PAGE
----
CollectionSCOAP3 for Books
Nonlocality was discovered by John Bell in 1964, in the context of the debates about quantum theory, but is a phenomenon that can be studied in its own right. Its observation proves that measurements are not revealing pre-determined values, falsifying the idea of “local hidden variables” suggested by Einstein and others. One is then forced to make some radical choice: either nature is intrinsically statistical and individual events are unspeakable, or our familiar space-time cannot be the setting for the whole of physics. As phenomena, nonlocality and its consequences will have to be predicted by any future theory, and may possibly play the role of foundational principles in these developments. But nonlocality has found a role in applied physics too: it can be used for “device-independent” certification of the correct functioning of random number generators and other devices. After a self-contained introduction to the topic, this monograph on nonlocality presents the main tools and results following a logical, rather than a chronological, order.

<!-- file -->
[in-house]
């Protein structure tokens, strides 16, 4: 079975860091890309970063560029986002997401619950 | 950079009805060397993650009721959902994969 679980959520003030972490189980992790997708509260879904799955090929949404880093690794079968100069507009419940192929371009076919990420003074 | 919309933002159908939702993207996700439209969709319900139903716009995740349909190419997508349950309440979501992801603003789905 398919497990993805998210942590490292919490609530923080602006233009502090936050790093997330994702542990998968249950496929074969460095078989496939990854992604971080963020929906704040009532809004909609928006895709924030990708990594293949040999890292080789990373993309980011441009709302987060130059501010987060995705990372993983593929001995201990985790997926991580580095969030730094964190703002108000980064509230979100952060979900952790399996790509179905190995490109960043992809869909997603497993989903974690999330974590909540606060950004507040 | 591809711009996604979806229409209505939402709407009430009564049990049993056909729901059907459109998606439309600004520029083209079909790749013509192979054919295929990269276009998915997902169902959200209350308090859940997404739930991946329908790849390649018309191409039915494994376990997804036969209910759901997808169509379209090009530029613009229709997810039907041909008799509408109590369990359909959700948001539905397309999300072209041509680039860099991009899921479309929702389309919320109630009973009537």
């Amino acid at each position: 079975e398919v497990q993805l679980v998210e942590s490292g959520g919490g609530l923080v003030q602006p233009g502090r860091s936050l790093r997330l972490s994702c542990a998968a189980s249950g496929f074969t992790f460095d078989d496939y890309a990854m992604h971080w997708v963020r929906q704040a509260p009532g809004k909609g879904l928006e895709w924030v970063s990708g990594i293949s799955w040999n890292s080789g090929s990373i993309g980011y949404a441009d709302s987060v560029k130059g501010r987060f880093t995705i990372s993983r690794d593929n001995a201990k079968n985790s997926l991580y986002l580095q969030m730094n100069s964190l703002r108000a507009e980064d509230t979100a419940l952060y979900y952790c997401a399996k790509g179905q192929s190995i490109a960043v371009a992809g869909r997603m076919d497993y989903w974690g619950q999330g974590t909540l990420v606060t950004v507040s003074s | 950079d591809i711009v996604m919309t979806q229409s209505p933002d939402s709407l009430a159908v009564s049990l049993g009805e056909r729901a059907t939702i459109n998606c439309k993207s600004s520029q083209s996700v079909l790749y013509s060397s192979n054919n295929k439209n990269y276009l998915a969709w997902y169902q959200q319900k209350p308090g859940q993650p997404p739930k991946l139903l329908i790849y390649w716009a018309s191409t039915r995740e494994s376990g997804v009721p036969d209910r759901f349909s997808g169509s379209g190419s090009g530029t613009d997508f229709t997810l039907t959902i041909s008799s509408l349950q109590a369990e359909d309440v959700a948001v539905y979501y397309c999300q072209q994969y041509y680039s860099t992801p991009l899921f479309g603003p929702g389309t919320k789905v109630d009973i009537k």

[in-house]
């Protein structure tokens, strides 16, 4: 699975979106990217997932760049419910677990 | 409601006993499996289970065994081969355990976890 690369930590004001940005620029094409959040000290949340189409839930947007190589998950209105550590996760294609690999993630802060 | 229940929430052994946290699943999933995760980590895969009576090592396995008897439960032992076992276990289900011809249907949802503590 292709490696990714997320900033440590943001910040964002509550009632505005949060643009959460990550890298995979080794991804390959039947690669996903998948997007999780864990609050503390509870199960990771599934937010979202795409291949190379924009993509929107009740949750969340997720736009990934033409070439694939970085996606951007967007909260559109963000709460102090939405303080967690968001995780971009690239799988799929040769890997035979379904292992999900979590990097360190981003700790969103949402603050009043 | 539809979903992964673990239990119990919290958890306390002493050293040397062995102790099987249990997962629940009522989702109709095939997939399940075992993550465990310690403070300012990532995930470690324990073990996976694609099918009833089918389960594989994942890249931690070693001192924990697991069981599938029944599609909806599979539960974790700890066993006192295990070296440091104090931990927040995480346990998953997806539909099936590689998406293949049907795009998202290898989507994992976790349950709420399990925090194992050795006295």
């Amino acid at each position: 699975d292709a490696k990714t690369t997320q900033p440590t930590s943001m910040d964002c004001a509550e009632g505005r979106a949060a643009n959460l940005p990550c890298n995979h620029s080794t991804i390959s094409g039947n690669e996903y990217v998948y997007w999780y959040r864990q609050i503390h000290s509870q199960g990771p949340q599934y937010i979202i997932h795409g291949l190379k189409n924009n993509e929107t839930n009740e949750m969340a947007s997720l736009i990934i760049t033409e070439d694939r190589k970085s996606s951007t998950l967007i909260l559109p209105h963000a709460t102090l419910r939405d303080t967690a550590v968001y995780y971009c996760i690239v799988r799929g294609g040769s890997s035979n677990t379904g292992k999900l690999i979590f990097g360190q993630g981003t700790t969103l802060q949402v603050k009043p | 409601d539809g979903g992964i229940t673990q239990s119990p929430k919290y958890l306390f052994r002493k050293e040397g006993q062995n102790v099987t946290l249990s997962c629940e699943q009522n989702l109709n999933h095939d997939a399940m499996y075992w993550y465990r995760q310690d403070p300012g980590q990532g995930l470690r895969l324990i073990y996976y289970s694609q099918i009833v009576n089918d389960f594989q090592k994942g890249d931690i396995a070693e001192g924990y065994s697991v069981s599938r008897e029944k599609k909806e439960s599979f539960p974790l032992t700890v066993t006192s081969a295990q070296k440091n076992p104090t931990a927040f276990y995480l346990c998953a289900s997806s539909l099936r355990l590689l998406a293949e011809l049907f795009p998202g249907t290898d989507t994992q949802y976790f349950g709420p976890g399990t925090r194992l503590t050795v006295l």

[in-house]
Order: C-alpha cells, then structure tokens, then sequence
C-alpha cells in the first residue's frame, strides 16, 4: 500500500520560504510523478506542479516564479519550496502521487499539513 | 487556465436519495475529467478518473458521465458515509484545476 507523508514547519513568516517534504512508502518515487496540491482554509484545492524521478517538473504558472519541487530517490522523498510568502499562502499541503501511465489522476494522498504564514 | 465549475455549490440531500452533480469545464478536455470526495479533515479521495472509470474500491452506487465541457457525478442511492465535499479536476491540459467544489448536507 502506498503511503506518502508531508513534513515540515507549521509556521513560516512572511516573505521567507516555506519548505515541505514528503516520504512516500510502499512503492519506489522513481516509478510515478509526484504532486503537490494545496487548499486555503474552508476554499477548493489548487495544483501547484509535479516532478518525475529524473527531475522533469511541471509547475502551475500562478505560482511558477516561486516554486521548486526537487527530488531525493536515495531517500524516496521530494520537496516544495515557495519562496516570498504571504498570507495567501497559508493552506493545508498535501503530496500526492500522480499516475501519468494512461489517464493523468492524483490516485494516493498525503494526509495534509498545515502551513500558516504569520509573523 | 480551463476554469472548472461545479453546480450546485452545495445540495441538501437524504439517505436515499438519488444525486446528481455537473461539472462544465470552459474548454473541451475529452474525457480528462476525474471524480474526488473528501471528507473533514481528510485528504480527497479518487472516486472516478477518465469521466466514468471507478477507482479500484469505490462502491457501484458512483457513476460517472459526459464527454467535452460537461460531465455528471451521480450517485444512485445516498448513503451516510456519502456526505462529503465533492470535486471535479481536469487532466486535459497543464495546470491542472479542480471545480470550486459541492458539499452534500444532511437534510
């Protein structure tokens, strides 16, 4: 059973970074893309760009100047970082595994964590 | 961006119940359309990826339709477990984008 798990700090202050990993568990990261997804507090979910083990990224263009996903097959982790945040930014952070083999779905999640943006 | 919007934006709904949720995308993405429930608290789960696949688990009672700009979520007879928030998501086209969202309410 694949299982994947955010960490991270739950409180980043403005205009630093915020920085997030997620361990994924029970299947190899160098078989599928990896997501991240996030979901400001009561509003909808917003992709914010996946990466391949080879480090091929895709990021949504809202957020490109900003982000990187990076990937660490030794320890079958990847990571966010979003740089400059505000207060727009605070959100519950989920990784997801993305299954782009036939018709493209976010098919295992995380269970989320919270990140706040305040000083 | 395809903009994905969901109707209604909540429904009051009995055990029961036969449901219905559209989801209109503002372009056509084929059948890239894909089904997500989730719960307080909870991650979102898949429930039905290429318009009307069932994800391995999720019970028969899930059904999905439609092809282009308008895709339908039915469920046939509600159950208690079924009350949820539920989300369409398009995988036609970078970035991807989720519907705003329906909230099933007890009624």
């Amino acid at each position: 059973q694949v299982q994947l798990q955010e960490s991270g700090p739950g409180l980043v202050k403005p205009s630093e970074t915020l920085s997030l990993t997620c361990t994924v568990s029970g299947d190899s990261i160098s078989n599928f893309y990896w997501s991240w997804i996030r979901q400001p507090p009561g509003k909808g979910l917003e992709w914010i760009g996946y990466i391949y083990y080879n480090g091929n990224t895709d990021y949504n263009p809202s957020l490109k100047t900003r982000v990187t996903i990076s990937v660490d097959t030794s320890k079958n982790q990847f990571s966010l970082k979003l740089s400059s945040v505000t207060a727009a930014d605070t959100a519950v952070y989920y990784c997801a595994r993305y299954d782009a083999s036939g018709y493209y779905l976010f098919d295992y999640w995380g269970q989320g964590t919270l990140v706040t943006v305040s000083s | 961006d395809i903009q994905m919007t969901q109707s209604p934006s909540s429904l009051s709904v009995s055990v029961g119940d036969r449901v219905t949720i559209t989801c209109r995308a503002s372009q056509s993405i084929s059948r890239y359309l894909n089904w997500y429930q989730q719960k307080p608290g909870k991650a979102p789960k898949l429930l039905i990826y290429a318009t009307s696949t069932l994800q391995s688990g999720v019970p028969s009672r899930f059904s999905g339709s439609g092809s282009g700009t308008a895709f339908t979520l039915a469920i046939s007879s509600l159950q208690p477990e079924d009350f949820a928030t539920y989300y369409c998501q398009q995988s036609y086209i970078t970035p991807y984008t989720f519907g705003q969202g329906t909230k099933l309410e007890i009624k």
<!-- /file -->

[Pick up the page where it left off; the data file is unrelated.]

KeywordsNonlocality, Bell’s theorem, John Bell, quantum entanglement, Einstein-Podolsky-Rosen, device-independent, quantum foundations, local hidden variables, local realism, spooky action
PublisherOxford University Press
Publication date and place2019
SeriesOxford Graduate Texts,
Quantum physics (quantum mechanics & quantum field theory)
Particle & high-energy physics